Can at-home genetic tests improve rare diagnosis?

Of all the innovations issuing from Silicon Valley and transforming our lives, few have the potential to impact us quite so radically as at-home genetic testing of our DNA.

For just a one-off fee and a swab of your saliva, companies such as 23andMe will reveal your predisposition to a growing number of diseases, including breast cancer, Alzheimer’s, Parkinson’s and type-2 diabetes, along with carrier status for conditions such as cystic fibrosis.

But while common, complex disorders are increasingly well served in this brave new world, there are concerns about the lack of emphasis on rare diseases.

Are rare disease diagnoses too expensive?

A recent study by Imperial College Health Partners (ICHP) reveals the lengthy process of diagnosing rare diseases has cost NHS England £3.4 billion in the last decade.

“The costs stated in our report are drawn from analysing the Hospital Episode Statistics NHS Digital database of over 60 million patients,” explains Julia Wilkins, head of data and analytics at ICHP. “The research focused on hospital visits and activity in the lead up to diagnosis over the prior ten years, with an analysis of the data finding a higher number of hospital visits and accompanying costs per rare disease patient when compared to the general patient population.”

There are the beginnings of offerings in the direct consumer space around whole genomes and exomes, but there’s still a lot to learn about how to interpret that data

But these figures only tell us part of the story, according to Nick Meade, director of policy at Genetic Alliance UK. “£3.4 billion is probably a vast underestimation of the impact on the state more broadly,” he says.

If the sufferer from a rare disease can’t work, he or she will no longer pay taxes, will probably need to draw some form of state security, as well as coping with the massive cost to their own quality of life.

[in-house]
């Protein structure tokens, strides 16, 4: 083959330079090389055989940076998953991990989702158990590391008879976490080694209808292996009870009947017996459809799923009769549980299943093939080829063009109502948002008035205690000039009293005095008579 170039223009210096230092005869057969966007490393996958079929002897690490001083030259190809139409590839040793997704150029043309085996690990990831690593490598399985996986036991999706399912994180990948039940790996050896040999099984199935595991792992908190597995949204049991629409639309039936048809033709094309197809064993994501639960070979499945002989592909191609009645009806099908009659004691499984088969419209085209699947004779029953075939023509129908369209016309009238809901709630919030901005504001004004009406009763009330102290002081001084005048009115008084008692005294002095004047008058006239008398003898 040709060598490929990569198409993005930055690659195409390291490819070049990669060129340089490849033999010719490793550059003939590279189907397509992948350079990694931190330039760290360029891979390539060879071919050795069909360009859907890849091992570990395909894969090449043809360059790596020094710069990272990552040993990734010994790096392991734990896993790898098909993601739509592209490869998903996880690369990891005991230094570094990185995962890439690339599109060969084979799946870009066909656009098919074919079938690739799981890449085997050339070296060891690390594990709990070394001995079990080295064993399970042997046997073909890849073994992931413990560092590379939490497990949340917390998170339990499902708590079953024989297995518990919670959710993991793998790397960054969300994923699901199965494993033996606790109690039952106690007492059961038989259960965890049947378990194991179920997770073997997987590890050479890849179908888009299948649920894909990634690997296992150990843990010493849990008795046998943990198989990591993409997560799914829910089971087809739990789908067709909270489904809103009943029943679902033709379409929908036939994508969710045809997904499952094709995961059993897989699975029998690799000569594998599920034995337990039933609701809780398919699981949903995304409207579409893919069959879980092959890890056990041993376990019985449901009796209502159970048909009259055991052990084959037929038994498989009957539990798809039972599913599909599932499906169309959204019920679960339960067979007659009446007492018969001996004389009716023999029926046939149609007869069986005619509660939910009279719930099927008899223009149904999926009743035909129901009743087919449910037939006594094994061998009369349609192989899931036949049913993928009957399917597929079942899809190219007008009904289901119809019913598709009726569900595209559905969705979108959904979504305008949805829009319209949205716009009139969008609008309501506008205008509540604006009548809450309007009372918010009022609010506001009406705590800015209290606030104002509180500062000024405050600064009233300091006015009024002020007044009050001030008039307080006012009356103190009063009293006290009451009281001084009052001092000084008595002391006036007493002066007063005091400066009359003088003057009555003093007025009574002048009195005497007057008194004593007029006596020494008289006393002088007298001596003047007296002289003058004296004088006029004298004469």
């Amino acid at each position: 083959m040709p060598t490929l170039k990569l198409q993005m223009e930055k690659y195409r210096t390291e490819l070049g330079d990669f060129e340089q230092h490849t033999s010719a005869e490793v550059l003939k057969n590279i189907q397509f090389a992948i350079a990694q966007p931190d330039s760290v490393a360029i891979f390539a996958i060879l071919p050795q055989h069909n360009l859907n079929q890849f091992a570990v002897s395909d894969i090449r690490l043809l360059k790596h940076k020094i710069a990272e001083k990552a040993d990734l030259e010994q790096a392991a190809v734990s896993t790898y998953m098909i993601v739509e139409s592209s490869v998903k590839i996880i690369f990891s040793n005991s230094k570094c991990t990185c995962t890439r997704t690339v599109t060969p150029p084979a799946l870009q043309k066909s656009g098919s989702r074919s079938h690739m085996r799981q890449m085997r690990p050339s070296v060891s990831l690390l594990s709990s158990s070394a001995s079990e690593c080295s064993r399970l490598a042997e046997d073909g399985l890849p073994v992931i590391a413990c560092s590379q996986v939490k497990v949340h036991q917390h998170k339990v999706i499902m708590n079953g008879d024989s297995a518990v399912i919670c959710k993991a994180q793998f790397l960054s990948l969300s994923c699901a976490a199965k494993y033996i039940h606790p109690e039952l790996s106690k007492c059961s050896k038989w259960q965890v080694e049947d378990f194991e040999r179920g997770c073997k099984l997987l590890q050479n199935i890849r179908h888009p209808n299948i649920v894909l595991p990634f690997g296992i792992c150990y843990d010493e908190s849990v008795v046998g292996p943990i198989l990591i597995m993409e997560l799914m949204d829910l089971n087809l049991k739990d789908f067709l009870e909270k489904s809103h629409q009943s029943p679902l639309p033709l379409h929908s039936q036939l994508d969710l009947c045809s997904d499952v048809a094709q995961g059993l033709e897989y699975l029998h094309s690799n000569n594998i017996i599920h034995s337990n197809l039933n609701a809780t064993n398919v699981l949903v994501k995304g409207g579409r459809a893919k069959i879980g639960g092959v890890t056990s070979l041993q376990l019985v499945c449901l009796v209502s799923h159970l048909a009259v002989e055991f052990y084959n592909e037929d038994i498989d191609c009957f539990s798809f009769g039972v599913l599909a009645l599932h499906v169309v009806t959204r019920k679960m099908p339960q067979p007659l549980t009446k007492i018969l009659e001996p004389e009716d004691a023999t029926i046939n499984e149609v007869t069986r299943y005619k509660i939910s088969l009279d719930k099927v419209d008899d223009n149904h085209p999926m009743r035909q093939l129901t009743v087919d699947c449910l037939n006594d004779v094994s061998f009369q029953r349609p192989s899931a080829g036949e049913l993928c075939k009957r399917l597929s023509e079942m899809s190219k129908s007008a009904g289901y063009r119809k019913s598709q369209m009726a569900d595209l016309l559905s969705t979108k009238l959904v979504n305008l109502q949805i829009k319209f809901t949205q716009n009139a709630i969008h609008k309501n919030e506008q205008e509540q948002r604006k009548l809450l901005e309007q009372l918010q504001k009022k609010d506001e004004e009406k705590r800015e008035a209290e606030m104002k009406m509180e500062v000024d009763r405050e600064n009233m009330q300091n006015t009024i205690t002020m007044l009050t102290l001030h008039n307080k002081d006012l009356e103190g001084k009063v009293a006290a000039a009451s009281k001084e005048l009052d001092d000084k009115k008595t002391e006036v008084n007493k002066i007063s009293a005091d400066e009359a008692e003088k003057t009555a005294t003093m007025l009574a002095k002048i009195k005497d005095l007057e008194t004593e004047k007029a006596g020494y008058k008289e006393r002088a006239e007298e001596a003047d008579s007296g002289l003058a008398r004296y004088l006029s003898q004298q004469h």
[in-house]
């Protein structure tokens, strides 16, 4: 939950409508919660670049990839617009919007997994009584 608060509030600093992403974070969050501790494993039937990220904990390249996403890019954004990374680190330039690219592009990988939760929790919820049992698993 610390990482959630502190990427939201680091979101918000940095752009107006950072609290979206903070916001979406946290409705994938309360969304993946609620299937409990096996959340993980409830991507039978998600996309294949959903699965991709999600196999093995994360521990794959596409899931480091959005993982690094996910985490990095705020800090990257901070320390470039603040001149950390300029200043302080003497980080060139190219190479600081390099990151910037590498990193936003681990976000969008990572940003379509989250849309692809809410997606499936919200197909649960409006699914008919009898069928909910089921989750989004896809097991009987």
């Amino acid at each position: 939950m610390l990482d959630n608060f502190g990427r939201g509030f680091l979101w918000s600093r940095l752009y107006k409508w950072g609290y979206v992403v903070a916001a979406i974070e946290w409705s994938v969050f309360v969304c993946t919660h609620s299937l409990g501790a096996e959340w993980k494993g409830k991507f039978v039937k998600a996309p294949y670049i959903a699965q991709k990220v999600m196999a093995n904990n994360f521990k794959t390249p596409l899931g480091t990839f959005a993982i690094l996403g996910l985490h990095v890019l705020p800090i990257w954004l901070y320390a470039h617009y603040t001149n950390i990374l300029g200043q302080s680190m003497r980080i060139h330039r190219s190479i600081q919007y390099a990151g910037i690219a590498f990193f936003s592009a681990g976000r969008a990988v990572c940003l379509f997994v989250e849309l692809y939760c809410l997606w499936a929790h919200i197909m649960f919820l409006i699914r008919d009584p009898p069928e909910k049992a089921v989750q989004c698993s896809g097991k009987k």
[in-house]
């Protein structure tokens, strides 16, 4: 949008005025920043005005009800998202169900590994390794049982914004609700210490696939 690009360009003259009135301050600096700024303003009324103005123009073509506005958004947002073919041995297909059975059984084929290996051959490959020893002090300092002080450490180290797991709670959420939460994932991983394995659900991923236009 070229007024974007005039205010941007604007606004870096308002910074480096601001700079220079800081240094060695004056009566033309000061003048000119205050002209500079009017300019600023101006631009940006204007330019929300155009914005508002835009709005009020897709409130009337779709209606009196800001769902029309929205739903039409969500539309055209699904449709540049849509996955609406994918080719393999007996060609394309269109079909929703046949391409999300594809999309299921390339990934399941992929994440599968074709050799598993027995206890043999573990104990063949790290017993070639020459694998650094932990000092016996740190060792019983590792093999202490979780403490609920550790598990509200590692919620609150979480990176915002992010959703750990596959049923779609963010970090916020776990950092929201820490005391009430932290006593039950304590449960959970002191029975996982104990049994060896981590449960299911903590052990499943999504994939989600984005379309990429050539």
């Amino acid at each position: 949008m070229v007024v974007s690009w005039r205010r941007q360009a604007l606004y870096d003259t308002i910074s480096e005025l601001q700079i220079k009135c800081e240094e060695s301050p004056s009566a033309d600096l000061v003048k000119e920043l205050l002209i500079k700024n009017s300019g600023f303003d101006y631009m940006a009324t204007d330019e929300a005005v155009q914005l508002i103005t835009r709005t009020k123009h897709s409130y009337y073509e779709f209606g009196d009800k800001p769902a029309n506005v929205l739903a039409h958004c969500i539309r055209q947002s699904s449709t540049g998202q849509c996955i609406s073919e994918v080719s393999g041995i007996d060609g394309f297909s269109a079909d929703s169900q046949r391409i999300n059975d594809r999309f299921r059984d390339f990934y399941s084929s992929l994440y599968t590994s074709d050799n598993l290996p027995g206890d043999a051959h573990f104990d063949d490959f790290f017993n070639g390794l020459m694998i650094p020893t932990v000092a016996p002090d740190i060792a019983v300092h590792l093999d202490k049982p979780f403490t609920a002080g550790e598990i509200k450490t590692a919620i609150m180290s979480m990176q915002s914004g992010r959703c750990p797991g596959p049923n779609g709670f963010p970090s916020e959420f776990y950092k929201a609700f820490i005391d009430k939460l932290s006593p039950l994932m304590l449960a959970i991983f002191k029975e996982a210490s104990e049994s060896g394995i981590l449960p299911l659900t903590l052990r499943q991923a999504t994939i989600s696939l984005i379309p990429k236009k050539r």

“The classic example would be if you can deliver muscular dystrophy treatment when people can still walk then you’ll be able to stop them from having to use a wheelchair,” says Mr Meade.

At-home genetic testing will revolutionise diagnosis

Last year, the Genetic Alliance produced a study in collaboration with Birmingham Children’s Hospital which concentrated on the undiagnosed community who suffer, he adds, from “a subset of rare conditions that are so rare they’re not that well understood and genetic tests won’t diagnose them because they just haven’t been defined properly yet”. The scale of the problem, particularly with very ill children, is huge.

At present, at-home genetic testing indicates around ten health predispositions, as well as detailing carrier status, for as many as forty conditions and trait reports for even things such as freckles, red hair, bald spots, ice cream flavour preference and mosquito bite frequency. This makes it all seem like a bit of fun; the latest fad you can indulge in after having uploaded all your holiday photos to Instagram and arrived home a lot quicker after downloading Uber. But when it comes to getting our own DNA tested, most of us are entering a realm we do not understand.